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Chuck Martin Talks ND Offense

When Brian Kelly was hired as Notre Dame’s new head coach in December 2009, he knew he wanted Chuck Martin on his staff. He just didn’t know where.

New offensive coordinator Chuck Martin met with the media this past Friday to talk about his role.

The two first joined forces in 2000 when Kelly hired the Eastern Michigan linebackers coach to instruct his defensive backs at Division II Grand Valley State. During Kelly’s first 10 years at GVS (1991-2000), the program was a competitive 77-33-2 and had made the playoffs three times. However, it looked like it had reached a plateau under Kelly after finishing 5-5 in 1999 and 7-4 in 2000.

That’s when Kelly installed the fast-paced spread offense and it exploded with a 41-2 record the next three seasons, with a Division II runner-up finish in 2001 and national titles in 2002 and 2003. By 2003, Martin had been promoted to defensive coordinator, and in 2004, after Kelly took the head coaching job at Central Michigan, Martin was named his successor at GVS.

Taking on the play-calling duties for the Lakers, Martin was 74-7 (.914) in his six seasons as the head coach with two more national titles. His offenses averaged 35.1 points and 427 yards per game. Martin could have many more won titles at GVS, but the long-time Notre Dame zealot couldn’t pass up the opportunity to re-unite with Kelly.

“He knew when he hired me I’d coach wherever,” Martin recalled. “He actually asked me what do I want to coach. I said I don’t care really.”

Named the recruiting coordinator, Martin also instructed the entire defensive backfield in 2010 and the safeties in 2011 before getting promoted to his new assignment of coordinating the offense and mentoring the quarterbacks.

“It wasn’t something I said, ‘Hey, Brian Kelly, this is what I want to do,’ ” Martin said.

The reason Martin was entrusted with the duties formerly held by Charley Molnar, now the head coach at UMass, pretty much comes down to trust, familiarity and leadership.

“When you’re talking about offensive coordinator, it’s not about what you put up on the blackboard; it’s about your ability to lead and communicate,” Kelly said. “It’s your ability to get your players to play at the level necessary.”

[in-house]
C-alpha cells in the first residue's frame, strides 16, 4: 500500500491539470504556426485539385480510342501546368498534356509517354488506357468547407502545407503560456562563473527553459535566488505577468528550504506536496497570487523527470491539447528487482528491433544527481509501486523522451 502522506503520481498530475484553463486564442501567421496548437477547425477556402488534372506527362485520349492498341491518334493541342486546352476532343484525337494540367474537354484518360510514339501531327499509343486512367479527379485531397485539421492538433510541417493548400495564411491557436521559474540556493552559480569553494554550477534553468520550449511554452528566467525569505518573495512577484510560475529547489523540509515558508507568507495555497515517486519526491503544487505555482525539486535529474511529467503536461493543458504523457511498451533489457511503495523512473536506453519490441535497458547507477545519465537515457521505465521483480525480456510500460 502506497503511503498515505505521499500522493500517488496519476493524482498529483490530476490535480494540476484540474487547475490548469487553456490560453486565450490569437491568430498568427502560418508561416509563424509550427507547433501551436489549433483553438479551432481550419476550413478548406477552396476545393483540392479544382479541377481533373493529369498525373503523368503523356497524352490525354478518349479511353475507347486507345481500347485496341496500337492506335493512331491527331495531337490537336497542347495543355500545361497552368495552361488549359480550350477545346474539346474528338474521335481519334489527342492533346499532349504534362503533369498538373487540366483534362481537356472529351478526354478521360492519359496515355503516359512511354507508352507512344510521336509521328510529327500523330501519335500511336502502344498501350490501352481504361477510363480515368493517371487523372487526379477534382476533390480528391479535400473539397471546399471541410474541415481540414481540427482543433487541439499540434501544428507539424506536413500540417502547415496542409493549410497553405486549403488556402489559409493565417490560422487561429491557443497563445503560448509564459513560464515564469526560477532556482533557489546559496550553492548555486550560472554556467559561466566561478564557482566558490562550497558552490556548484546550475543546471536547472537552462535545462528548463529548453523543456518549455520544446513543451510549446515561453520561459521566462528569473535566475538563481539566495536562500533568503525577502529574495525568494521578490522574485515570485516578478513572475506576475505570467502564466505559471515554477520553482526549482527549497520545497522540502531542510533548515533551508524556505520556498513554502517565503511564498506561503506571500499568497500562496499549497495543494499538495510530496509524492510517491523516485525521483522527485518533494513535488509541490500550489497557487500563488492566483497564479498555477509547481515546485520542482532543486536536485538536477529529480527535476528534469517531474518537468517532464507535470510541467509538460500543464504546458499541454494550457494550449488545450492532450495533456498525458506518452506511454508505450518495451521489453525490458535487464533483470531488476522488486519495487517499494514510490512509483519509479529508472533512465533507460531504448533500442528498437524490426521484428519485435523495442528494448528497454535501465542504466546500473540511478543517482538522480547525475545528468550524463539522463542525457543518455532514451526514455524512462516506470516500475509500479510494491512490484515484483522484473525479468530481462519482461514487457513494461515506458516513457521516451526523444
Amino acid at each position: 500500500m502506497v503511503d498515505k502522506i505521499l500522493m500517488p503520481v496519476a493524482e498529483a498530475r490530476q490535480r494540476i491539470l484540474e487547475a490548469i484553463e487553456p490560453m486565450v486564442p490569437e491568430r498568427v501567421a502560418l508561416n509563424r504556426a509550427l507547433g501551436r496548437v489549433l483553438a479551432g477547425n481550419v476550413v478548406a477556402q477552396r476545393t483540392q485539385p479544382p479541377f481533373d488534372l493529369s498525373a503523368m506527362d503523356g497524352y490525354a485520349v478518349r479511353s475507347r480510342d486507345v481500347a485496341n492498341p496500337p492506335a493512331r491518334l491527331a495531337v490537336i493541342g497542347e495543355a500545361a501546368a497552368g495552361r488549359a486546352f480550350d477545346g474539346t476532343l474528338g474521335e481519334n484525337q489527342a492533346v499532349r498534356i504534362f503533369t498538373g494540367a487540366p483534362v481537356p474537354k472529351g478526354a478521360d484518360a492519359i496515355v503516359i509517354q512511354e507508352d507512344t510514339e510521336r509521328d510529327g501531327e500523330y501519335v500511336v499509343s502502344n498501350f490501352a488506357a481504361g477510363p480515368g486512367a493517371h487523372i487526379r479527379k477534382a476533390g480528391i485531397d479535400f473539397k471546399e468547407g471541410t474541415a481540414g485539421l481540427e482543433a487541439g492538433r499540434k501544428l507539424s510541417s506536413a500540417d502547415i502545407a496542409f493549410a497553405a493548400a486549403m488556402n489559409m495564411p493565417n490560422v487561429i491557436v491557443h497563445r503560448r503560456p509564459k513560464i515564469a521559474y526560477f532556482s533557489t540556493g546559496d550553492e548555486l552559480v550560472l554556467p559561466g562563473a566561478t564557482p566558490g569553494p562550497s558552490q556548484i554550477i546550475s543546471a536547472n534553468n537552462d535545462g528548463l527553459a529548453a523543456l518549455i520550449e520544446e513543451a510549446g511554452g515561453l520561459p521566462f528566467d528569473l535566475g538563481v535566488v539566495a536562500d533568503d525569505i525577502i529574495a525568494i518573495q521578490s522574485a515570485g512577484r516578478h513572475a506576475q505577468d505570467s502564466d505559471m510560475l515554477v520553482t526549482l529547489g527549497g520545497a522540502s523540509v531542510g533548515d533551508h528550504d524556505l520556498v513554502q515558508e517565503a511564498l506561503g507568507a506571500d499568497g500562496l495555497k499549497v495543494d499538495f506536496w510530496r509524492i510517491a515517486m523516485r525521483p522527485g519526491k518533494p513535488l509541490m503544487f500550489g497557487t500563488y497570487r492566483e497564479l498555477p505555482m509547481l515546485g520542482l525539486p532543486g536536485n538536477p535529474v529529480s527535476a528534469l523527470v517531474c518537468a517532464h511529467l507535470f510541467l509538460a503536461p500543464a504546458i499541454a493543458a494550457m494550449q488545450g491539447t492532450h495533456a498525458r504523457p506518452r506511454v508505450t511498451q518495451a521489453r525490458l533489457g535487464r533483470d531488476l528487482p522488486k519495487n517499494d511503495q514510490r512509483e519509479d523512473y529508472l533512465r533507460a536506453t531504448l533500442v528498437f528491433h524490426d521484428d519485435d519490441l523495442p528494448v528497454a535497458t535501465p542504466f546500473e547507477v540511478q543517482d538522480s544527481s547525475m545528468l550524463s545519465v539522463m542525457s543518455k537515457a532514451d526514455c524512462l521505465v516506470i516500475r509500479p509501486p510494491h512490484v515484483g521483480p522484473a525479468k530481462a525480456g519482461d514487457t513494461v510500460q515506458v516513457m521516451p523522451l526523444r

Martin makes it clear that his role is not to re-invent the wheel with Kelly’s spread but to help make it operate more efficiently. He said about 90 percent of the nomenclature of the offense is similar to when the two worked together at GVS, and tweaks were added by both men over the years.

This is not going to be about Martin’s own “style” because Kelly will still be calling the plays. It is about imparting the message and plan to every position on offense, with proper execution at a premium.

“He is still going to probably be more heavily involved in offense than any BCS coach,” said Martin of Kelly. “That’s the nature of who he’s always been. The difference is that he’s also realized after two years at Notre Dame that there’s also much higher demands on the head coaching position here than any other place he’s been.

“The general that is leading the troops isn’t sitting in the trenches day to day with the troops making sure that the troops are doing exactly what the general wants. There’s somebody else in the trenches, and that’s where we come in — not only me but the other offensive coaches and the offensive grad assistants. We want his offense to look like the way it’s supposed to look like. It’s just about execution.”